Molecular medicine involves applying knowledge about the molecular basis of disease and how new clinical practices can be brought to bear. It includes practices, such as interventions on the cellular and/or DNA level including genetic and cellular therapies, and incorporating new understanding, such as those that have grown out of studying the posttranslational modification of proteins. It often makes reference to such specialties as genomics, proteomics, and bioinformatics.
The tiny factors that are mostly widely known as being manipulated in the practice of molecular medicine are genes and DNA. There is hope that studying genomic medicine will enable the knowledge gained to be put into practice preventively and personally, providing individually designed solutions to medical issues. Nevertheless, this does not represent the entire breadth of the field. Other factors that are involved in molecular medicine include antibiotics, carbohydrates, enzymes, hormones, inorganic polymers, lipids, metals, synthetic organic polymers, viruses, and vitamins.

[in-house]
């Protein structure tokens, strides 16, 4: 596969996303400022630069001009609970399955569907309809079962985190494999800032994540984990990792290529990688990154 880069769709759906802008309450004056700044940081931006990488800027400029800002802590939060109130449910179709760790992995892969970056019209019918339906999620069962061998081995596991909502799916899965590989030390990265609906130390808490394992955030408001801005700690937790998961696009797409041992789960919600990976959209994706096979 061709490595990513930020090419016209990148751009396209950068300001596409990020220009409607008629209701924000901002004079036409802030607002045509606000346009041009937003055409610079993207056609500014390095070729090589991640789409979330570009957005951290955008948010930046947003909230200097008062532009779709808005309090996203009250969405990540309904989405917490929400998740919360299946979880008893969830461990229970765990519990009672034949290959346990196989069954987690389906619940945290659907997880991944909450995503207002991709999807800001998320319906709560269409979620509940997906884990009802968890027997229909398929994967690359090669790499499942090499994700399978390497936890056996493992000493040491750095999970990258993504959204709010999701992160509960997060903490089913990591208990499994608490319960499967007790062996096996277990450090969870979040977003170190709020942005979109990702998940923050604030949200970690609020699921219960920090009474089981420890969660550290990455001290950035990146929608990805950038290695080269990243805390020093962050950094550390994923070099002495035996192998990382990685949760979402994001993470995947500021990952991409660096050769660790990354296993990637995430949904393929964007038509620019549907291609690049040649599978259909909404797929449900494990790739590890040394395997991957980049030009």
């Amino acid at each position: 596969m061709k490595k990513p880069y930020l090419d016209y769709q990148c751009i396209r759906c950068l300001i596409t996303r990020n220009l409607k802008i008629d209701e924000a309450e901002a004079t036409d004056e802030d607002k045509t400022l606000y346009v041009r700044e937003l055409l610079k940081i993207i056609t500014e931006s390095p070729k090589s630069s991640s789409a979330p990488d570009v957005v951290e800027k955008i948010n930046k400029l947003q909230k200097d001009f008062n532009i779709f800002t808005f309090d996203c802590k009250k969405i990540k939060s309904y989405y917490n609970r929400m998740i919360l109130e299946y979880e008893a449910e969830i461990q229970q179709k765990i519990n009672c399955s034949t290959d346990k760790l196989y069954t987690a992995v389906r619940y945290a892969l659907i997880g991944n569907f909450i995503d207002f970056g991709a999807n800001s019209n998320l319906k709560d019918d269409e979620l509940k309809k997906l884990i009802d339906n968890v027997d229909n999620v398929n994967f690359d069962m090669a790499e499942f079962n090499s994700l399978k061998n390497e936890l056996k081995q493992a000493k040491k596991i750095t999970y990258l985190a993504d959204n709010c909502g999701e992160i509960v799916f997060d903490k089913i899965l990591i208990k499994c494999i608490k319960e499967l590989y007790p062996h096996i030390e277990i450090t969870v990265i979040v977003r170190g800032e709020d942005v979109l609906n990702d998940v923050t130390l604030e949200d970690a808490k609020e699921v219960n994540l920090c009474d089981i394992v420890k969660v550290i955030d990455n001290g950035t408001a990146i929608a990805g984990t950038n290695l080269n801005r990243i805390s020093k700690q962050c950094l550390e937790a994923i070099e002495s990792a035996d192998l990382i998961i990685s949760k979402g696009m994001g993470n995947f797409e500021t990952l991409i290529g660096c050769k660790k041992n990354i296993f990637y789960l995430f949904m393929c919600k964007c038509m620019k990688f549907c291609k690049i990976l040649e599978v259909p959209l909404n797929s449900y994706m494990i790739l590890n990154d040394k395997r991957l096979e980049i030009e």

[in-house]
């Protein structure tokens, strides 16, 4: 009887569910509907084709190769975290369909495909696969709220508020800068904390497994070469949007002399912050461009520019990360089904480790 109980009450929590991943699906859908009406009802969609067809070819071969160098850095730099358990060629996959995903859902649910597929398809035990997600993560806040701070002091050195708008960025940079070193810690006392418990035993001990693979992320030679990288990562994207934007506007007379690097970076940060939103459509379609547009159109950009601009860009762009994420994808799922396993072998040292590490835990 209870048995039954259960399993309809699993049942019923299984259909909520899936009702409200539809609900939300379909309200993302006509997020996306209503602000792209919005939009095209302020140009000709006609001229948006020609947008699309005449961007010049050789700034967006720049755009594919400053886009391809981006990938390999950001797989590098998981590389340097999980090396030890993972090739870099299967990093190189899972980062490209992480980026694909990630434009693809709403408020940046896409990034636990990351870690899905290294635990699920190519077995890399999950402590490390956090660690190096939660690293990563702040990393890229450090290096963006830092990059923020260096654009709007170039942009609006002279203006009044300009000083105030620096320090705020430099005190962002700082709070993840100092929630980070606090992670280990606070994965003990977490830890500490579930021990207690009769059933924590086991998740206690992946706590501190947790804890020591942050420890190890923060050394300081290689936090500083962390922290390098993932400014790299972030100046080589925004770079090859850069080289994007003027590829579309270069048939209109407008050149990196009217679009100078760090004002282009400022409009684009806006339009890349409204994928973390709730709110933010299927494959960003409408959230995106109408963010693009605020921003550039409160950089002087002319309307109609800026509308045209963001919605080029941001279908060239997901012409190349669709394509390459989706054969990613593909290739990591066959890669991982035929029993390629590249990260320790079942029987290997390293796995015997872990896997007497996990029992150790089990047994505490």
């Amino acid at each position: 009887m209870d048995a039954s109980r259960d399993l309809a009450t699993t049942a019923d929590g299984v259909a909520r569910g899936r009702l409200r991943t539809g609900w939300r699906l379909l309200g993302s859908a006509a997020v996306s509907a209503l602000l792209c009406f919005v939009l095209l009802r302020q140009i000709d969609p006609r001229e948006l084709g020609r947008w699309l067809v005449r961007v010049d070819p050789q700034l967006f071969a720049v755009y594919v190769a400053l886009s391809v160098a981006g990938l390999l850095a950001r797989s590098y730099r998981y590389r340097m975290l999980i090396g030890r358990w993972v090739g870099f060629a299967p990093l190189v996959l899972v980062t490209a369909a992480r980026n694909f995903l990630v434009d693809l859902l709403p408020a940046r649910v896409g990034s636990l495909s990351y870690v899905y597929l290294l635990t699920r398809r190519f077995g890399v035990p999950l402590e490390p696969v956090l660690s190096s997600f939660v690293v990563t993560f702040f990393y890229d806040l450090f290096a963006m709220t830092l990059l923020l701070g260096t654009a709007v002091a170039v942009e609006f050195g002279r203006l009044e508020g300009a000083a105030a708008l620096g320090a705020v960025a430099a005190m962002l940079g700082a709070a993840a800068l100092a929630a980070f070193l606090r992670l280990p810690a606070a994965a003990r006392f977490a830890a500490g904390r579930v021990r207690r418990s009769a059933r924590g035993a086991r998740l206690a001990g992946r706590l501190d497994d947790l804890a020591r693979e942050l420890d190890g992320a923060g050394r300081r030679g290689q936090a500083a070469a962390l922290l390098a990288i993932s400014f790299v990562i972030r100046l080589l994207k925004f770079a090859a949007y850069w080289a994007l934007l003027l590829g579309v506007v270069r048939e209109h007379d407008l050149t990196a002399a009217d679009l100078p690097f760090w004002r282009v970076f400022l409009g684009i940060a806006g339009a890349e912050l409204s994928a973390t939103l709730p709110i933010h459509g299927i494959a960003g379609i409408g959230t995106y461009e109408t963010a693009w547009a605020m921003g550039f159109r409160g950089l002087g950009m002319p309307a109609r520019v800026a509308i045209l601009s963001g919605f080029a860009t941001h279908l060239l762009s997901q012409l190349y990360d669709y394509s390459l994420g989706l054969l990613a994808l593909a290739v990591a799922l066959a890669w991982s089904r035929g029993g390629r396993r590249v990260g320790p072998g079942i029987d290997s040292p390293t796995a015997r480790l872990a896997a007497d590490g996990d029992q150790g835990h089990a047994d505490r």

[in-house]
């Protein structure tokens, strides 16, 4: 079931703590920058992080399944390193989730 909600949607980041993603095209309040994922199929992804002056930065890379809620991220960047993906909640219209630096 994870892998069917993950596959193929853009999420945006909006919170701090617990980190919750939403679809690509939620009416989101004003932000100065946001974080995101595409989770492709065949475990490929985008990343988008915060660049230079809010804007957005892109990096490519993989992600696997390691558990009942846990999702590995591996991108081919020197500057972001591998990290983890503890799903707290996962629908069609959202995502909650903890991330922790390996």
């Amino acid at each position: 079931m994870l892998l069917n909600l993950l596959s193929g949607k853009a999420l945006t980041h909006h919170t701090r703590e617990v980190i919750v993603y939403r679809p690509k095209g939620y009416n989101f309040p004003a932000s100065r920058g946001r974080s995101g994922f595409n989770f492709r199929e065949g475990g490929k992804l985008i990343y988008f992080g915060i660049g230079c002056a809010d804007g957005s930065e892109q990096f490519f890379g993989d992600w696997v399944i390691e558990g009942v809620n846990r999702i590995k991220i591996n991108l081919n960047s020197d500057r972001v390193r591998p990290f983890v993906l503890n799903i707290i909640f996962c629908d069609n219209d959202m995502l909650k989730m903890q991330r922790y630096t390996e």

A recent report on the use of nanoparticles of gold help clarify what molecular medicine is and what it can and may be able to do. The therapy involving the gold turns around the discovery of the capabilities of siRNA (“short interfering” RNA), a ribonucleic acid with the ability to “turn off” specifically targeted genes. They do this, as their name suggests, by interfering with the messenger RNA that is sent by a gene to create a protein.